We’ve covered a few of the barriers that keep our reader from developing an interest in what we have to offer.
Remember, you want to entice or invite.
Your material may be controversial, or filled with conflict. It may be fact or fiction. Whatever it’s about, does your opening or lead create curiosity? Is your material consistent and accurate?
Failure to properly quote or not provide credit for quotations from other works brings us to another barrier to finding and keeping your reader.
Sin #6: Inaccuracy and Inconsistency.
Much of the material you will use will come from others. As a writer, once you’ve determined a topic and what viewpoint you want to share, you are probably ready to begin your research.
You may read dozens of books, newspaper articles, blogs, ezines, etc., before beginning your outline or first draft. Or you may conduct interviews with experts in the area you plan to write about.
As you write, however, be sure to separate fact from opinion, and ensure that if you are quoting information from any copywrited source, that full and accurate credit is provided. You can use factual material and make the facts “your own” by adding new material to provide a different slant than the article from which you obtained the facts.
An example might be: “In my opinion, the facts stated in this article, which I obtained from the New York Times [date/time/page], do not support the conclusion reached by the article’s writer. In a Boston Globe article [date/time/page] , the writer used these same facts and reached an entirely different conclusion. After careful analysis of both articles, I believe the facts quoted in both articles could support yet another possibility. It is my opinion that the following conclusion could be drawn from the facts listed in both these articles ….”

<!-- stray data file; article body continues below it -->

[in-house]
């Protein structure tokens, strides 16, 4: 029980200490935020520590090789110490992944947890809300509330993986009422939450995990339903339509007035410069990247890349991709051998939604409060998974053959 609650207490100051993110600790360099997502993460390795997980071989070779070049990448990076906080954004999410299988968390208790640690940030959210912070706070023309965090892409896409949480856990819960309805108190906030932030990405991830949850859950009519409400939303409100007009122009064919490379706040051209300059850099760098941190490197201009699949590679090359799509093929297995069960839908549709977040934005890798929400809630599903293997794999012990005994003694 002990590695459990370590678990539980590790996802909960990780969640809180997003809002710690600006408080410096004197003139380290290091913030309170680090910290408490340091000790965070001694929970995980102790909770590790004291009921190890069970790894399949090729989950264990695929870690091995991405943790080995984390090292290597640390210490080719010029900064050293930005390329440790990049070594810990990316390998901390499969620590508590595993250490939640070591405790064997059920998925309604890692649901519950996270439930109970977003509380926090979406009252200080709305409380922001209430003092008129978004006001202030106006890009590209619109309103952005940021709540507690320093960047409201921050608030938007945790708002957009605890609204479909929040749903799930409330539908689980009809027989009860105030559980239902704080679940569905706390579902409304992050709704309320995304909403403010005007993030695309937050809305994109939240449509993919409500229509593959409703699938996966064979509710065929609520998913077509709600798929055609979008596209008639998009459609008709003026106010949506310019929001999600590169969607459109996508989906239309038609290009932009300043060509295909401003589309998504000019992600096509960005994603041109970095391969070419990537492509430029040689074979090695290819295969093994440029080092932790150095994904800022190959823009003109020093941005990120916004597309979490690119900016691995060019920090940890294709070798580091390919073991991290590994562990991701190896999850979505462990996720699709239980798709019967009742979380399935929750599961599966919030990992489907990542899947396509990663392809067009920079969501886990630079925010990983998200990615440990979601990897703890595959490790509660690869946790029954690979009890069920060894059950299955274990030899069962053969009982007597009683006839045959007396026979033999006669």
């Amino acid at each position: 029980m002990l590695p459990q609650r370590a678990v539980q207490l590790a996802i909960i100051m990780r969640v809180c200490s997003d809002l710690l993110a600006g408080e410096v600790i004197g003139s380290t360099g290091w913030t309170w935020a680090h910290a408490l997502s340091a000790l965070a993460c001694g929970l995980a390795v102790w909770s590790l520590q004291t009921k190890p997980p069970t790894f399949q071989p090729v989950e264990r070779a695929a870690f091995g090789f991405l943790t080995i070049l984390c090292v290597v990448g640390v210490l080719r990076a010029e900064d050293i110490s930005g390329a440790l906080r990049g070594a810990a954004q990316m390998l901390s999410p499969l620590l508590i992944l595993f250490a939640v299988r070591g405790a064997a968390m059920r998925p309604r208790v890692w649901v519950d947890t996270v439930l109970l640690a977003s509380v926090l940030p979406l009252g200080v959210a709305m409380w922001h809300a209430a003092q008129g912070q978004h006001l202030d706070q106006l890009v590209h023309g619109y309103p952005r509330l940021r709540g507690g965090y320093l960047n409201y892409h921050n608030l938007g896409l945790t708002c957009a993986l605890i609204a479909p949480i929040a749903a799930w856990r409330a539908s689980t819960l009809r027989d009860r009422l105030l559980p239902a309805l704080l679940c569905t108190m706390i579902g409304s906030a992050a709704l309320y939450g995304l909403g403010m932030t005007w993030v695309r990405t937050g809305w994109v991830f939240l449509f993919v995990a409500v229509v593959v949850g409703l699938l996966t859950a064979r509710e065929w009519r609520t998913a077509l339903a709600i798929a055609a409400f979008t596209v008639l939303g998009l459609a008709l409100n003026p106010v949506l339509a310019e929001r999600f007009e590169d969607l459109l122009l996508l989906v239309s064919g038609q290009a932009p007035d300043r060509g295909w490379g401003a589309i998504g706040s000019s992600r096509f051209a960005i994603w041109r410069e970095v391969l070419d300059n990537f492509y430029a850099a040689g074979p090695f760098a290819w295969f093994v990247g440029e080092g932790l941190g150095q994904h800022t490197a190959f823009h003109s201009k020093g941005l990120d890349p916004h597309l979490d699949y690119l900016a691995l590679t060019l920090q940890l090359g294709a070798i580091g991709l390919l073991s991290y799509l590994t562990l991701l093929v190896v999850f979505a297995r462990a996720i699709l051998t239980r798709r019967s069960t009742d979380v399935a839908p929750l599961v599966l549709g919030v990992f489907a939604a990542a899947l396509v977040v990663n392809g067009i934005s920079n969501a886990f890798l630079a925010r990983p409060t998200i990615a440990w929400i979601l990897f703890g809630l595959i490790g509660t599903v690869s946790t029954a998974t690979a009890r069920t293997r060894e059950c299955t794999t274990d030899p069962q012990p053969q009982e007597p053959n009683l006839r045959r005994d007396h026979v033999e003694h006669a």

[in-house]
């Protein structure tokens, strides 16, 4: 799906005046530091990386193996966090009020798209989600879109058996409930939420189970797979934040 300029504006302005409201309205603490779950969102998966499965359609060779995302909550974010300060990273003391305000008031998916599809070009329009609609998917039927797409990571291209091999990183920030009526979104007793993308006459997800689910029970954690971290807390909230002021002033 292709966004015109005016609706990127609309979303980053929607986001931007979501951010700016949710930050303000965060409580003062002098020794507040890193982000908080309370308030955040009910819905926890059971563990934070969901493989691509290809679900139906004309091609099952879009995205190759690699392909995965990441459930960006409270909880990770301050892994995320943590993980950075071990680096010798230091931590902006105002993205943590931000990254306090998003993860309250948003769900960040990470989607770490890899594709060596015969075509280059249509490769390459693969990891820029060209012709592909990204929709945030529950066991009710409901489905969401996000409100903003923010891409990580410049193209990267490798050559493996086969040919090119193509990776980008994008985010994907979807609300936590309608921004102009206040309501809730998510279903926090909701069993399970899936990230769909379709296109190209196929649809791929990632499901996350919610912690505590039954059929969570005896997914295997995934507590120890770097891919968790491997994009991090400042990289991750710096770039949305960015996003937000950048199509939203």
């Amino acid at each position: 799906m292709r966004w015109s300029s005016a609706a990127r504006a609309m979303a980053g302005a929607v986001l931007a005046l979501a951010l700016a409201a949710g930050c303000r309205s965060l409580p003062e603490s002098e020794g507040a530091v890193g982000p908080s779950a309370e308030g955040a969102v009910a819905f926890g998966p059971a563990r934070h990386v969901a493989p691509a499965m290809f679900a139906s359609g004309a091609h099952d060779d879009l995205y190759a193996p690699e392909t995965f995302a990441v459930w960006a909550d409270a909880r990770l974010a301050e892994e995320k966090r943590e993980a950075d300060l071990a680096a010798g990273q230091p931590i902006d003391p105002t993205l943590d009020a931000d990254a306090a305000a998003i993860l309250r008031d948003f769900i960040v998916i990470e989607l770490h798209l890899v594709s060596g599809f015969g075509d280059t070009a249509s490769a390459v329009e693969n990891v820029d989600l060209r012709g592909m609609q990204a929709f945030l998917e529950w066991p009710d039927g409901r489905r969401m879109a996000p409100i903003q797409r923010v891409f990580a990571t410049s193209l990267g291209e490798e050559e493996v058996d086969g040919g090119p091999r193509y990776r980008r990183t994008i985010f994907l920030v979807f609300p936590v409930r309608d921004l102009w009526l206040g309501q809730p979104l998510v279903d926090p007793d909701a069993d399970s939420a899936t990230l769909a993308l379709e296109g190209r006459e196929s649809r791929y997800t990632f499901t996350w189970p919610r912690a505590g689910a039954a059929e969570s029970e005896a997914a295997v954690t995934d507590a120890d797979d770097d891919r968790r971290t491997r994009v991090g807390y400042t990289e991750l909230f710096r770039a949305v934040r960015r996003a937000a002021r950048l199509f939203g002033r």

If the topic is of interest to the reader, the controversy now created may spark sufficient curiosity to entice the reader to commit their time to read on. It also tells them there are facts and opinion in the article, and the source of those facts.
Another method of research often used by writers is an interview. Show respect for the person you are interviewing by preparing the questions you plan to ask in advance, and providing the “interviewee” a copy as much in advance of the interview as possible. Let them know you appreciate their time and effort, even if they’ll be compensated for it.
While you may agree to do this as a “live interview” for a podcast or some other purpose, if you’re doing the interview for an article or other writing project, it probably won’t be on video. If it isn’t, then if at all possible, use a tape recorder… with their permission of course. The reason this is important is that it is very easy to misquote someone if you are taking notes.
The “ear” does not always hear what the hand writes during the interview process. A tape recorder is an easy way to verify the accuracy of what was stated. It also leaves you, as the interviewer, free to make notes on the highlights of the interview, and listen for content to determine if follow-up or clarification questions will be needed.
Once you’ve got your first draft written, check it thoroughly for both accuracy, and consistency. Make sure that the slant or viewpoint you are presenting is consisent throughout so the reader is not confused.
Book editor Jody Rein says “Good work will find a home.” Let your writing be such good work that it finds both a home and a purpose.